This story really pulled me in, and kept me there. I had a hard time putting it aside. The two main characters are a team that I hope find their way together again. The narrator brings them to life, as he does all the various characters that inhabit this novel. I saw the ending coming down the road a bit, but there were still enough surprises to keep me hanging on. Time very well spent.
This book was a raft of contradictions for me.
It was gorgeously written, and nicely narrated. Yet, it took me longer than usual to get through it (I kept falling asleep.) It is the world's strangest bedtime story. It is an amazing contemplation on mortality, connection to humanity, and connection to nature. It's lovely, horrifying, engrossing, and boring all at the same time.
I highly recommend it to anyone who isn't looking for a standard listen, a predictable story, an average plot. There isn't much plot here (yet it's the world's biggest plot). People who enjoy a story that isn't the ordinary will like this. Others... well, you see their one-star reviews.
This book is such an engaging listen--great characters, interesting and complex twists, great development of the story.
Then, there's the end. I was fully expecting a 5-star experience, and apparently, the timer went off on the author's laundry because all that complex plot got boiled down to a 5-minute, simplistic final scene which cuts (is badly edited?) to a final wrap-up.
I would *love* this book if it weren't for the incredibly abrupt and unsatisfying end. But, I'll give the author another try, and the narrator is first-rate.
I would give this a 5 except I find the narrator to have a bit of a halting style that distracted me from time to time.
But, the story itself is terrific. It is a bit short, but then, so's life, and that's the point here. (And besides, it was the perfect length for a 5-hour flight yesterday.) The reflections on mortality, life, failure to be the person we expect and hope to be, all of these ideas make this a brilliant listen--one that is close to the bone sometimes.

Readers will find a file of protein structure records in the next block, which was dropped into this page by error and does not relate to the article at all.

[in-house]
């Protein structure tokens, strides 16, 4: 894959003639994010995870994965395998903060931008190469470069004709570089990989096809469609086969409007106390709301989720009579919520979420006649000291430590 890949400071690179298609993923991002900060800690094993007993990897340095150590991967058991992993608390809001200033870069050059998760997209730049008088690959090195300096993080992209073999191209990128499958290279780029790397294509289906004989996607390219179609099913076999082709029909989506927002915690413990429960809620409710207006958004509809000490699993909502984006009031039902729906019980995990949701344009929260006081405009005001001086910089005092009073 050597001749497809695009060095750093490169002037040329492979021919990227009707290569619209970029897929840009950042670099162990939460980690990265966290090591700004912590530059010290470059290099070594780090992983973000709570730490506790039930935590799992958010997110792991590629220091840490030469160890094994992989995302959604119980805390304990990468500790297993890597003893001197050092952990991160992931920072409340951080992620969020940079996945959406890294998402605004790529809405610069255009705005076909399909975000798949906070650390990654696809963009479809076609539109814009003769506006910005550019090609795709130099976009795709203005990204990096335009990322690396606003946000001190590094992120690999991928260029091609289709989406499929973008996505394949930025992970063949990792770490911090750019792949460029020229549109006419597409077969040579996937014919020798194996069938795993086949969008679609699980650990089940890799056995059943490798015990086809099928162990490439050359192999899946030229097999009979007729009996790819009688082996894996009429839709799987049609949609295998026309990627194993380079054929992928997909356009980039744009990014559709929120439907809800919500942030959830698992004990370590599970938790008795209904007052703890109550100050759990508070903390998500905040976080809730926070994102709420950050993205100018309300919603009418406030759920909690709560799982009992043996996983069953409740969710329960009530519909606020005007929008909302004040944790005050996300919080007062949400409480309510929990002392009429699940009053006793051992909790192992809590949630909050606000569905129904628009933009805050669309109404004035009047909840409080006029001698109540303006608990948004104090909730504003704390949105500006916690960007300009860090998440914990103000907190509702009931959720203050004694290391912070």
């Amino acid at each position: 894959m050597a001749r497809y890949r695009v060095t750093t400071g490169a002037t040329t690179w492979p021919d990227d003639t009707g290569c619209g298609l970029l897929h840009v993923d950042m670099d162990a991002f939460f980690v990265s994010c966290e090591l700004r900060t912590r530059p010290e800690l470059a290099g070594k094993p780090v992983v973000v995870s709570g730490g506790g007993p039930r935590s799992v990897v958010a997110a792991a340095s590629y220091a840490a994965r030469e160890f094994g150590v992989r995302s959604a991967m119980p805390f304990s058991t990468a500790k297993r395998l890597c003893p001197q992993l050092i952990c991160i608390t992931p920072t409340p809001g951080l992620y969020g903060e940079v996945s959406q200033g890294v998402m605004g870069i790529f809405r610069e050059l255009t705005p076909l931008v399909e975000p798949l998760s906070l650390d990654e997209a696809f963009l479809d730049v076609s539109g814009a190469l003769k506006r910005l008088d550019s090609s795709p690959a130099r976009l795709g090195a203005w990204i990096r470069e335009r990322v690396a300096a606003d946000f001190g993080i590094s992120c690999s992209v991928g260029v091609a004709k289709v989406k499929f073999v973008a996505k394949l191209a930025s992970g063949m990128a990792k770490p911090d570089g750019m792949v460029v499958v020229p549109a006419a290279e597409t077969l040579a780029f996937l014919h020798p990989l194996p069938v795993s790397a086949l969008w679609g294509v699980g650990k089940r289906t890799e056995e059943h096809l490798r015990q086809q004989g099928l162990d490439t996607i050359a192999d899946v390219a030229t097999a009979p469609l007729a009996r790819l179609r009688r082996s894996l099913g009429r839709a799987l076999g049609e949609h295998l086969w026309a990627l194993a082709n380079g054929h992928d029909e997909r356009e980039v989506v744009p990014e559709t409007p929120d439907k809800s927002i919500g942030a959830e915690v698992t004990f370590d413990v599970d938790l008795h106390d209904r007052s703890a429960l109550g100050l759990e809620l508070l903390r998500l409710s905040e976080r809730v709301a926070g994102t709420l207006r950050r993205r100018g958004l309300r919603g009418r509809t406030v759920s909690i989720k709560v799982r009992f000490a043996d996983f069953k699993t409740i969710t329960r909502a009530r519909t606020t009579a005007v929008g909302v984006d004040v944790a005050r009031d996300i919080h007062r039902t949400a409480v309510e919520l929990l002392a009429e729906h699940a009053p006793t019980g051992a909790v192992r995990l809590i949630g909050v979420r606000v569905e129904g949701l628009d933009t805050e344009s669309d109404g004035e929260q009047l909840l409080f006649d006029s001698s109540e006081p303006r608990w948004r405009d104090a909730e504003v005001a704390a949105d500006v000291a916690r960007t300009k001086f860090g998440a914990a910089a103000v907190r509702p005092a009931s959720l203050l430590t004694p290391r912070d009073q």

Though a fan of V. Flynn and Mitch Rapp, I was disappointed in this one. Flynn seems to skimp on the characters and go on at length about procedural. Although he takes pains to make some of the Arabs "good guys," in fact, the characters all come off as a bit cardboard.
I didn't expect great literature, but there were no surprises here. Didn't care much what happened to any of the characters, and was bored by much of the description.
If it hadn't been for Scott Brick's reading, this might have been a 2-star listen for me. Although I am typically a fan, *The Innocent* didn't do it for me. Some of the characters were one-dimensional cliches, and there were too many implausible coincidences. The protagonist seems so dopy that I didn't care that much what happened to him or his wife. I couldn't wait to get through with it to move on to something more engaging.
This is an edge-of-your seat thriller, with excellent character development. The author artfully takes you through twists and turns, and it has an ending that will suck you in (pun intended).
The parallel, yet different lives of the villain and the hero really show the results of child abuse. Similar lives, but such divergent outcomes.
Peter Coyote is an excellent narrator, and the sound effects added to the dark and forboding atmosphere that is built so convincingly. I do hope that more of Alice Blanchard's books will be made availble in audio format. They're perfect for the medium.
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